The design primarily consists of a pedestrian promenade along the shoreline from CenturyLink Field at Railroad Way to Olympic Sculpture Park at Broad Street, a distance of about 1.75 miles or 24 blocks. There is a stunning variety of features planned along the way. At Washington Street there could be an artificial beach with a boat launch, and extending from that is a vacant pier that may be converted to event and amphitheater space. Elevators or escalators on Seneca and Union Streets will help pedestrians get up the hill to 1st Avenue. A plaza outside the Seattle Aquarium, with water and educational features, could host year-round festivals and holiday events. A shallow ramp up to Pike Place will provide scenic views, and a possible barge with swimming pools and hot tubs could be moored at another plaza-type pier. At Pike Street the plan is to split the promenade to the Sculpture Park and to a new park in Belltown.
The whole route will be heavily vegetated with trees, planters, and tall grass, which will also form rain gardens for filtering stormwater, and a series of water features are also planned. Kiosks for food and souvenir vendors will be scattered throughout and a cycle track will run most of the length. On parts of the promenade that cantilever over Elliot Bay glass sidewalks will give passerby a view of aquatic creatures and habitat below.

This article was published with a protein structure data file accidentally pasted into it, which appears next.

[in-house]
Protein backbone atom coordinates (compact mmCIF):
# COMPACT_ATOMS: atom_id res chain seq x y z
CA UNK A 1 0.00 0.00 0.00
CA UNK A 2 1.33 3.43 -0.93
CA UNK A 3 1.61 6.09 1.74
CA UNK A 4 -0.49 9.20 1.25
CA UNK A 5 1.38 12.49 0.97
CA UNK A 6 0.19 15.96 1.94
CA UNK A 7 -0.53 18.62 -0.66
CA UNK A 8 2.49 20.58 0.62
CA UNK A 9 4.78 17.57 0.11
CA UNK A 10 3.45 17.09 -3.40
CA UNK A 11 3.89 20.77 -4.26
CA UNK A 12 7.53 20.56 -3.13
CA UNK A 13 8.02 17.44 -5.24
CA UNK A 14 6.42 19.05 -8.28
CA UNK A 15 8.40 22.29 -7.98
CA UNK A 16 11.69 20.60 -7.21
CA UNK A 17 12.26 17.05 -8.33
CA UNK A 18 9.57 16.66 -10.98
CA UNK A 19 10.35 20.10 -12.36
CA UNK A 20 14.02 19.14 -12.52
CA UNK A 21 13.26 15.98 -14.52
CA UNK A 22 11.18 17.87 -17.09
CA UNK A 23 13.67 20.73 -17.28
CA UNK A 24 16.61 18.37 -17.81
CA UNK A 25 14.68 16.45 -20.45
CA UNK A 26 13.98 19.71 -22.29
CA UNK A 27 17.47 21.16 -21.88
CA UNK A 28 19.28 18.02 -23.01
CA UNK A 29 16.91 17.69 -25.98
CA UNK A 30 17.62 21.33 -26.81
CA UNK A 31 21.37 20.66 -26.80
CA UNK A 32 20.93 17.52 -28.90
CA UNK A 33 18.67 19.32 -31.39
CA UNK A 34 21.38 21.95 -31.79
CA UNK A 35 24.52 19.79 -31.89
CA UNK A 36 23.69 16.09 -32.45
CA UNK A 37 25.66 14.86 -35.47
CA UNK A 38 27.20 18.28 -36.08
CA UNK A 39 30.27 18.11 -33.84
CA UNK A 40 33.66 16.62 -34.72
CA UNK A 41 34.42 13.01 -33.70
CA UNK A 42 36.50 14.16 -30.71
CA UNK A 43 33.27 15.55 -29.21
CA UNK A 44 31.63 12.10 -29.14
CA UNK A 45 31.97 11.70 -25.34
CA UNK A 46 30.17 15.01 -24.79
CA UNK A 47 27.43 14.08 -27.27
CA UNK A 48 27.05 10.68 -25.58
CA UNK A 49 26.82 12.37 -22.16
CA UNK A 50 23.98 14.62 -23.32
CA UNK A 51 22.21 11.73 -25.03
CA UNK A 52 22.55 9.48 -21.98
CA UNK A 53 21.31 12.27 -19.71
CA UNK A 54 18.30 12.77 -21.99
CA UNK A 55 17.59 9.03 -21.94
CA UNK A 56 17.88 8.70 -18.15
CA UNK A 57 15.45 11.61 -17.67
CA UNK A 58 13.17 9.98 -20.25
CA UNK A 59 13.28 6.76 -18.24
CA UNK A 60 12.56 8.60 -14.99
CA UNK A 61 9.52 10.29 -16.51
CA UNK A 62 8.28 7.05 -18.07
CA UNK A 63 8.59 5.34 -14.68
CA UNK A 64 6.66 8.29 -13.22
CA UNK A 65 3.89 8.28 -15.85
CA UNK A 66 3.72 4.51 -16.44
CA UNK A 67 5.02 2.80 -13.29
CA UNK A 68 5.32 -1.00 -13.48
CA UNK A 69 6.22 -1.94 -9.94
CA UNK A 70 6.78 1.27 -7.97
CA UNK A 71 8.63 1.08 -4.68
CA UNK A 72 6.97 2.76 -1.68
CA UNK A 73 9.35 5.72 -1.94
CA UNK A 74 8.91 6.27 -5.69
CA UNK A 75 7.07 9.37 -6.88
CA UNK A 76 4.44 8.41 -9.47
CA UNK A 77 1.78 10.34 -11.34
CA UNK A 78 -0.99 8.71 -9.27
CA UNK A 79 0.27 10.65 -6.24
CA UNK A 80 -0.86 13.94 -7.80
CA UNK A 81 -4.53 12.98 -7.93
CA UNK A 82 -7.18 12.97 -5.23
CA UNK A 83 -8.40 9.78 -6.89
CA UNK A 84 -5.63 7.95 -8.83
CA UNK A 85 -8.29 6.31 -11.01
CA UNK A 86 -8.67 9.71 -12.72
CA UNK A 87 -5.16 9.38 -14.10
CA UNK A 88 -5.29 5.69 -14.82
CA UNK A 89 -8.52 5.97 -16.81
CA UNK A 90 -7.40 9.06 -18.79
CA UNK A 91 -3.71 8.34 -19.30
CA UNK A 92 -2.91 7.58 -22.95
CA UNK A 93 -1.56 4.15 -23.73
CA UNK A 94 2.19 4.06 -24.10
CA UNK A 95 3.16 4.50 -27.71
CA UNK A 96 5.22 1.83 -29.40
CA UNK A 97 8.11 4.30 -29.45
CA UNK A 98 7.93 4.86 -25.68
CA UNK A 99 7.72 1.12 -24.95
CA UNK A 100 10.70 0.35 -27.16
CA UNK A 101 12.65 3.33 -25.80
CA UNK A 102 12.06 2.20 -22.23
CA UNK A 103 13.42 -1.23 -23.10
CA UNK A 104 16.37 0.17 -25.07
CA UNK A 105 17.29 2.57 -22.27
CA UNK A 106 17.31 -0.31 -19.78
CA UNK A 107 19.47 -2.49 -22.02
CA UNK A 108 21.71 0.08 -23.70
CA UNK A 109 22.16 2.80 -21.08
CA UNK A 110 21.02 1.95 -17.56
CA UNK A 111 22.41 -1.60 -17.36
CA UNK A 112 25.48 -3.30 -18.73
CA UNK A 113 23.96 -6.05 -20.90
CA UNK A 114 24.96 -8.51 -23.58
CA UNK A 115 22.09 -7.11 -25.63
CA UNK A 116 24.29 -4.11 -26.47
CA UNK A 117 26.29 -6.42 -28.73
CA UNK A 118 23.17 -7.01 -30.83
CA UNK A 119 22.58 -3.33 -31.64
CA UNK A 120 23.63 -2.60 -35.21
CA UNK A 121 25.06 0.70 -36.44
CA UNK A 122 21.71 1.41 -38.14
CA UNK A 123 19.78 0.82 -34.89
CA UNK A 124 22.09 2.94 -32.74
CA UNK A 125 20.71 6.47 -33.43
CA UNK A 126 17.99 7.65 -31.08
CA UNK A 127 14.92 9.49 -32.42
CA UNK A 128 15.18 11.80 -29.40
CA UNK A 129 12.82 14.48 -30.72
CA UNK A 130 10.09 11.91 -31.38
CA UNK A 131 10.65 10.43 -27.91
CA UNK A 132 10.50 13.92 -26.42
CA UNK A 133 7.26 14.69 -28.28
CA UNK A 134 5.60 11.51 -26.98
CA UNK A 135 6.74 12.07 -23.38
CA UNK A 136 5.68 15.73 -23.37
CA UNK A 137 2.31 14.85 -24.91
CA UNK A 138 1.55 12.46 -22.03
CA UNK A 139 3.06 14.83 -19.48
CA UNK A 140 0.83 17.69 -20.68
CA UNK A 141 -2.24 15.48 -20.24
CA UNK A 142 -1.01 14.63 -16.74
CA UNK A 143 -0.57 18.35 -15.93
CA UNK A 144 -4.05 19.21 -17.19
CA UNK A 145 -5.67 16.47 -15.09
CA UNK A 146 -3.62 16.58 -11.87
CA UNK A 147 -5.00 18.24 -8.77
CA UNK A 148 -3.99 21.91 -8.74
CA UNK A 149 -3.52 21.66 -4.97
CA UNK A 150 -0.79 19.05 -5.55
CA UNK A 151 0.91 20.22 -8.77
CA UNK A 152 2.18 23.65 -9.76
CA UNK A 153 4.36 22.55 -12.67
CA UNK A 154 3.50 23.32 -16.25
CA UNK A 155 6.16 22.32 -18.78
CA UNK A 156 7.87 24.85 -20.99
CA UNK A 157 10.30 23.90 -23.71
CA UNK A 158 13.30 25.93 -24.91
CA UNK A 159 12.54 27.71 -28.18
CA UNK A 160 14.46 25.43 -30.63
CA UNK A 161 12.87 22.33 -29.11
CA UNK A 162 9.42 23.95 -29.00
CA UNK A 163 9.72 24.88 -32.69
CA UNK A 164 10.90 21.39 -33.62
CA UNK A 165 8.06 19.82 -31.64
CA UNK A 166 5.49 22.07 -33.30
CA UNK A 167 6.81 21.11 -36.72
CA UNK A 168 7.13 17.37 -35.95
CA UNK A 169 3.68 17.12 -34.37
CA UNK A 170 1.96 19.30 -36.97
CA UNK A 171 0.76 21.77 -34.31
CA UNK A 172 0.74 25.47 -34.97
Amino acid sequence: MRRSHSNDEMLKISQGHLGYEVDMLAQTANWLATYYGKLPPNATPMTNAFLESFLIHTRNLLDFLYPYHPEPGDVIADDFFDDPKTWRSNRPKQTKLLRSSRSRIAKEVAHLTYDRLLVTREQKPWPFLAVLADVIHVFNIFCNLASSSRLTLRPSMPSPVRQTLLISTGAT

Despite Seattle’s reputation for wet weather there are few covered structures planned. Corner said this was a deliberate decision, as the mist, drizzle, and sprinkle is a defining trait of Seattle. Foster supported this by noting Seattle is an active city with joggers, cyclists, and athletes rain or shine. There will be some cover, though, under the canopies of larger trees and in the arcades of historic pier buildings.
I previously criticized the waterfront plan for its retention of many traffic lanes on Alaskan Way, but Tuesday’s presentation somewhat alleviated that concern. Pedestrian crossings will exist and be prioritized at every intersection with bulb-outs, medians, and visually distinct crosswalks. In some places the promenade will be an impressive 100 feet wide compared to 20 feet currently. A closer look at the concept plan shows that most of the redesigned Alaskan Way will only have four traffic lanes and a lane of parking on each side for most blocks, which is somewhat reasonable but will still make the route a major arterial and bring traffic noise and fumes. And there are disconcerting six and seven lane segments envisioned between King and Columbia Streets, which is clearly intended to get hourly ferry traffic in and out more efficiently than the current layout around Colman Dock.